Each year Swarthmore welcomes in new athletes, who then commit themselves to this same support system. Hopefully a continued excellence in sports will draw large crowds, but when in doubt, even on a team’s toughest day, they can have faith that their fellow athletes will be in the stands to cheer them on no matter what.

Athletic trainers care for club and varsity athletes alike

in Campus Journal by

Most of us are a little too familiar with the struggles of being unhealthy at Swat, whether it be the inescapable grasp of Swat Plague, or a Friday morning, or gaining the freshman fifteen (or twenty). This usually results in missing a day or two of classes and lying in bed enjoying the warmth given off by your computer. For athletes however, sickness and, more often, injuries, become a little more serious than staying home and resting your body.

 

The Sports Medicine staff of four provides care to both varsity and club athletes during their seasons, as well as the occasional non-athlete when referred by the on campus health center.

 

The primary difference between varsity and club sports is that varsity athletes have an assigned trainer who travels with the team to ensure that students are kept safe and to provide the necessary treatment if an athlete is injured during practice or at a game. Students on varsity and club are both encouraged to seek help from the trainers if they are hurt.

 

Head athletic trainer Marie Mancini said each trainer is assigned a high-risk varsity sport to follow, but that they treat club and varsity athletes the same in the athletic center. “Of course we have more of a relationship with our varsity athletes because we spend the majority of our time with them. The club members are welcome to this room at any time, as long as they come in during their season, and they’re treated the same as anyone else,” Mancini said.

 

First year Gilly Gehri plays women’s rugby, a club sport, and injured her foot during a tournament after being tackled by an opposing player. She made a visit to the trainers, who examined her foot and told her to seek further help at a hospital. “They were super helpful. One of the trainers drove me to the doctor and she was super nice,” Gehri said.

 

Gehri said she wasn’t treated very differently being a club sport athlete rather than varsity, aside from not having a trainer at the actual match. “I did have to be kind of proactive about going to the trainers, but I think once I was there they did a really great job helping me out and providing me with new crutches and rides to and from the hospital,” Gehri said.

 

Jonathan Saltzman, captain for men’s club soccer and a member of the varsity track team, believes that the trainers are used much more frequently by varsity athletes than club. “People [on club sports] just don’t really go into the trainers because it’s too much trouble and they don’t care that much,” Saltzman said.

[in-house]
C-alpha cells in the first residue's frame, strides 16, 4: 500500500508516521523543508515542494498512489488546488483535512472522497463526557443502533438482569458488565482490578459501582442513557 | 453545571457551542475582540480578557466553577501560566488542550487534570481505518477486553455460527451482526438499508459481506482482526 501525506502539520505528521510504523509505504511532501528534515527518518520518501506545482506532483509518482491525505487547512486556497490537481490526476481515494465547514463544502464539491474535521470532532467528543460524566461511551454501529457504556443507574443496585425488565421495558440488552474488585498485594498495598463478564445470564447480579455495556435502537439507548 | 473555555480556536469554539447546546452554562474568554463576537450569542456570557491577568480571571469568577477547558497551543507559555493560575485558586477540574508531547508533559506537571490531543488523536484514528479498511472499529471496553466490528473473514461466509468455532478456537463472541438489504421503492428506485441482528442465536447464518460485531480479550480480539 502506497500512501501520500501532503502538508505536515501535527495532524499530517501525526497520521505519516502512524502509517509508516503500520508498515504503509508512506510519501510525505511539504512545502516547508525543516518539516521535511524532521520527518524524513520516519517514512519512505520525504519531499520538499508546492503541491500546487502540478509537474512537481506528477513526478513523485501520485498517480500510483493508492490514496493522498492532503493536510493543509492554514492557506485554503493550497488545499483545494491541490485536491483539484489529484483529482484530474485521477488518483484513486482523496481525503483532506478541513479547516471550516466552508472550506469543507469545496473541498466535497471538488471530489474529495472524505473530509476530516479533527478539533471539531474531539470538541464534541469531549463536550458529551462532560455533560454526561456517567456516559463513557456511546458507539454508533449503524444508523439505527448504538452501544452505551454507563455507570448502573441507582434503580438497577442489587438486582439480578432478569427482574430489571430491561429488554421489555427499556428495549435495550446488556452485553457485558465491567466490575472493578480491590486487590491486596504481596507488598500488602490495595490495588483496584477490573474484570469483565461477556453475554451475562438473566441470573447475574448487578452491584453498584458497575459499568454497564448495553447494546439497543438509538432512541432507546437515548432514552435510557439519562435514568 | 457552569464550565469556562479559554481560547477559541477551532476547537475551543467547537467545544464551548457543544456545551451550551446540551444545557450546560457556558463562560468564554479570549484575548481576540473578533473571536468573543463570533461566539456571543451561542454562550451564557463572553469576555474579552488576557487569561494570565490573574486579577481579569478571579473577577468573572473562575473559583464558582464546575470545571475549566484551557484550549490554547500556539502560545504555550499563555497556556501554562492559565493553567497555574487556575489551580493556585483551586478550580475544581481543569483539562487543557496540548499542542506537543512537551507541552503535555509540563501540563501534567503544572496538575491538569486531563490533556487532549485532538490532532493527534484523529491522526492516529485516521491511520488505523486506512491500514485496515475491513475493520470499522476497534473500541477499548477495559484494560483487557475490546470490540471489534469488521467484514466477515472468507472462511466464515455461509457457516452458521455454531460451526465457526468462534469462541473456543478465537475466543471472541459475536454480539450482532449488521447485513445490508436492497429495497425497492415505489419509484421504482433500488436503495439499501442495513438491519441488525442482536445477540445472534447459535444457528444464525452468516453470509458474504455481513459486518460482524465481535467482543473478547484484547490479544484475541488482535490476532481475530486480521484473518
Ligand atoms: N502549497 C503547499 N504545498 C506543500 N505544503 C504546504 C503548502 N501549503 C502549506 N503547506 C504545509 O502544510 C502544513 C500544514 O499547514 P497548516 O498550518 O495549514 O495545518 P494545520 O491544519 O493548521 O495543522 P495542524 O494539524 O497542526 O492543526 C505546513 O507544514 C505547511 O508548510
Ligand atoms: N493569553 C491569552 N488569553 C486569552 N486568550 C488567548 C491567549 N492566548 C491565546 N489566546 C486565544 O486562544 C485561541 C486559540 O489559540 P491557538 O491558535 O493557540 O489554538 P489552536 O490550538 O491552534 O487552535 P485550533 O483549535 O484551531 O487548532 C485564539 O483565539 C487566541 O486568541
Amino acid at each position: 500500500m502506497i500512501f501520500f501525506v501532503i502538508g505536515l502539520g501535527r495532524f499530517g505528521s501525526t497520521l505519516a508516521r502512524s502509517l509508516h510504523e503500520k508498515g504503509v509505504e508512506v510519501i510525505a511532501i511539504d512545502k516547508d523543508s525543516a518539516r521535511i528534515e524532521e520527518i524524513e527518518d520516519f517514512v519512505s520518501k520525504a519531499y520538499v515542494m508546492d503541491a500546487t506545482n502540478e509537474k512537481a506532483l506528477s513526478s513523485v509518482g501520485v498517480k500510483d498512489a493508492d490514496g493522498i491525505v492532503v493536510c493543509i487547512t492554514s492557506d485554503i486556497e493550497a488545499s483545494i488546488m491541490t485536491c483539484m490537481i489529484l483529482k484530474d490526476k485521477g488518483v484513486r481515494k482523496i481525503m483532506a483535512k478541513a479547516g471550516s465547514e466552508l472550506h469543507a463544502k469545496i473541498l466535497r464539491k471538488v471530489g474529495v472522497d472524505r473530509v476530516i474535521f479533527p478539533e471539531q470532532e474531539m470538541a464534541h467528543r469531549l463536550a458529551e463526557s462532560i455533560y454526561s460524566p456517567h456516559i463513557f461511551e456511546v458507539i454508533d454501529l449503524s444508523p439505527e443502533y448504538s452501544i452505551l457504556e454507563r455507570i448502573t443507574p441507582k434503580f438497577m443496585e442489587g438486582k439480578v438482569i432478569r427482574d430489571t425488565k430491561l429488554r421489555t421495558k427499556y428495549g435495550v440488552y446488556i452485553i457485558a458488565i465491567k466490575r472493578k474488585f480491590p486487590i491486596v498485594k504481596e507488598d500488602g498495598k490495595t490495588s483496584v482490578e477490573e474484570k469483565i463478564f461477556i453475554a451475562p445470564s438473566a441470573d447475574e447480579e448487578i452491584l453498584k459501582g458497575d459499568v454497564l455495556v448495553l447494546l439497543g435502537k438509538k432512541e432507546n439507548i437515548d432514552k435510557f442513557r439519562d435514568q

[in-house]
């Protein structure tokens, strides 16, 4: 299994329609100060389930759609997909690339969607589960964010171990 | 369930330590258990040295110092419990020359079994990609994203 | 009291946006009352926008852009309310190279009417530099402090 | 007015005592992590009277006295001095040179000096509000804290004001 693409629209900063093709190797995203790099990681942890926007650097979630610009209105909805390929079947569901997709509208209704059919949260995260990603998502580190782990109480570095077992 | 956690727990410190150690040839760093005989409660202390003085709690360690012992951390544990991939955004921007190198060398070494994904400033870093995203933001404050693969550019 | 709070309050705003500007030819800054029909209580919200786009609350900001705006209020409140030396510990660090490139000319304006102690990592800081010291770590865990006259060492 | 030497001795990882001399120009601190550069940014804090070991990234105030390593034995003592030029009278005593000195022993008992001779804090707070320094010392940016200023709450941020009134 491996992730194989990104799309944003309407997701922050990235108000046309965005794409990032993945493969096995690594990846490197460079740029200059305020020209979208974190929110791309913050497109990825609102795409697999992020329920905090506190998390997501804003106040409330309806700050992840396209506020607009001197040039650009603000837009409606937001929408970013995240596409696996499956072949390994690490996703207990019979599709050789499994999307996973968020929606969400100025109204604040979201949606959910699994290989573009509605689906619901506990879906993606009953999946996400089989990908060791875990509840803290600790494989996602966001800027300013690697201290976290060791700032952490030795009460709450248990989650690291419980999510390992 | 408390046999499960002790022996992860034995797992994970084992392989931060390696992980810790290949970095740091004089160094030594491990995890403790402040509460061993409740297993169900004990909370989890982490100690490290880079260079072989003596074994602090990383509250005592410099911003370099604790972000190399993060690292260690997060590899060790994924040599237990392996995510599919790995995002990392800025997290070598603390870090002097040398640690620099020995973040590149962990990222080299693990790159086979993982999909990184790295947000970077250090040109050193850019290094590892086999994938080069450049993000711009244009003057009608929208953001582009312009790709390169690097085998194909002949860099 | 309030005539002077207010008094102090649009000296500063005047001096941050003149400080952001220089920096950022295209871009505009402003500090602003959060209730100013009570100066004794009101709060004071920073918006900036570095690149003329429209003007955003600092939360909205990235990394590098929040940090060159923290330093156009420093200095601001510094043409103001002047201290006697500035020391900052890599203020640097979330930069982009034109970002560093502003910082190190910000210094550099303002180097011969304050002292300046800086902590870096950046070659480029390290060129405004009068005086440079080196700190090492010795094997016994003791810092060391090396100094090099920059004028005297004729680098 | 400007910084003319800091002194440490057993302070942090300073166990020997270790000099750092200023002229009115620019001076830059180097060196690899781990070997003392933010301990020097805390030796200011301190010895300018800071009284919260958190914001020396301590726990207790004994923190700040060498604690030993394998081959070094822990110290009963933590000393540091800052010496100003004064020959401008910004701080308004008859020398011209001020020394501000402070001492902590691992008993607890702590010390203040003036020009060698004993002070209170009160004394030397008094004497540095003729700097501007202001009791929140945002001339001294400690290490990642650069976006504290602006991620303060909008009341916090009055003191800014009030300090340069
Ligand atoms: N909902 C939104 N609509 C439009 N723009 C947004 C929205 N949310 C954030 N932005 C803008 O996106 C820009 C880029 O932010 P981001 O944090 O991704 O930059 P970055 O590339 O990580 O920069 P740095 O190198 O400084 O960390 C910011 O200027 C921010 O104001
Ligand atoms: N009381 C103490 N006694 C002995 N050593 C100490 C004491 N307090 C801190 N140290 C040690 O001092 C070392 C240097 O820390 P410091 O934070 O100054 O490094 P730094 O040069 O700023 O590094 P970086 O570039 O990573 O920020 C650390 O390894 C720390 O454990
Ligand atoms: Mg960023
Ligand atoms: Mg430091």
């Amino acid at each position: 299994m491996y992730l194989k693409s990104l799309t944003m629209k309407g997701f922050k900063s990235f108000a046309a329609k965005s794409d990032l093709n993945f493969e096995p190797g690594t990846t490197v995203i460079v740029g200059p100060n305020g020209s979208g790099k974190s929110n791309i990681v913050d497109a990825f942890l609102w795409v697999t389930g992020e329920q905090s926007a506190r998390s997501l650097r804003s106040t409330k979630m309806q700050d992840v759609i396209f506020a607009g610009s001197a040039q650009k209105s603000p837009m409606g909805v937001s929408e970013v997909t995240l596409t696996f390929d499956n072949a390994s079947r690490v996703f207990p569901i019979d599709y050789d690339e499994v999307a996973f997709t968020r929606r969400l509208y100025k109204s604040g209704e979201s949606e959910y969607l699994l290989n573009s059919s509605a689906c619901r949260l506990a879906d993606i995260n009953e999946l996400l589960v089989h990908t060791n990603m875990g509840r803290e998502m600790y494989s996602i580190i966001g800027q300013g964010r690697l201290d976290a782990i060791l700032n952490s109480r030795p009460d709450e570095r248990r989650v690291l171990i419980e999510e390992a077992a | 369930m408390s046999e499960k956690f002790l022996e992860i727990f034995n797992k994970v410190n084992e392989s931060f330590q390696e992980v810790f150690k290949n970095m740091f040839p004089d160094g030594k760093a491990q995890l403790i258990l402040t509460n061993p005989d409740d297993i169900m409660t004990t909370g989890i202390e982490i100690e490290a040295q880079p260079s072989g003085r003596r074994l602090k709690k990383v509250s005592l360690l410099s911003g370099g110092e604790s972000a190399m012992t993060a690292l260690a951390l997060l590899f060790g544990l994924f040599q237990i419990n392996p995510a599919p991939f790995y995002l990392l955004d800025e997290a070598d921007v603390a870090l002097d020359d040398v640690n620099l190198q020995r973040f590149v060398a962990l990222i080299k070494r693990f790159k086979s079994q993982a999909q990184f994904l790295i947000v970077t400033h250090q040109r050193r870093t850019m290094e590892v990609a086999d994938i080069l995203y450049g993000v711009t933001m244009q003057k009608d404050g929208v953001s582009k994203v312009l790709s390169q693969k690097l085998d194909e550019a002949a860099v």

Saltzman said this could be due to a feeling of greater necessity among varsity athletes to get injuries healed quickly.  Less competitive club sports may not experience the same level of urgency. “For club soccer, dealing with an injury is you miss practice for a week and then you’re fine. For varsity […] if you’re not coming to practice you have to be going to the trainers and getting proper treatment to get better,” Saltzman said.

 

With the typically bigger commitment to playing a varsity sport, having immediate access to trainers is a necessity in order for students to make every practice and play at a competitive level. “It’s a team sport, and they need you to be committed, they need you to be there consistently, you can’t just miss a game or something,” Saltzman said.

 

Access to the trainers is only available to athletes in the season of their sport due to restrictions in state licensure; during off season they are treated like anyone else coming into the athletic office, and need a referral by a doctor or physician to see the trainers. “Kids will complain about [not having access to us during off season] as much as I try to explain the law. I like taking care of these kids, but not so much that I’m going to lose my job because it’s an inconvenience for them to go to the health center or to emergency care during off-season,” Mancini said.

 

Mancini said the advances of state licensure has restricted what they are allowed to do as trainers in the past few years. “We treated just about everybody before. We treated non-athletes and just about anybody who walked in, but now we are not allowed to do that; we have to see people only upon referral of a physician,” Mancini said.

 

In order for student athletes to stay healthy during their season, Mancini tells students to listen to their bodies for signs that something might be wrong, and maintain a healthy diet during the season. “I always tell them in the beginning of the season, especially the women, that now is not the time to diet, now is the time to feed your bodies and if something doesn’t feel right you need to get it checked out,” Mancini said.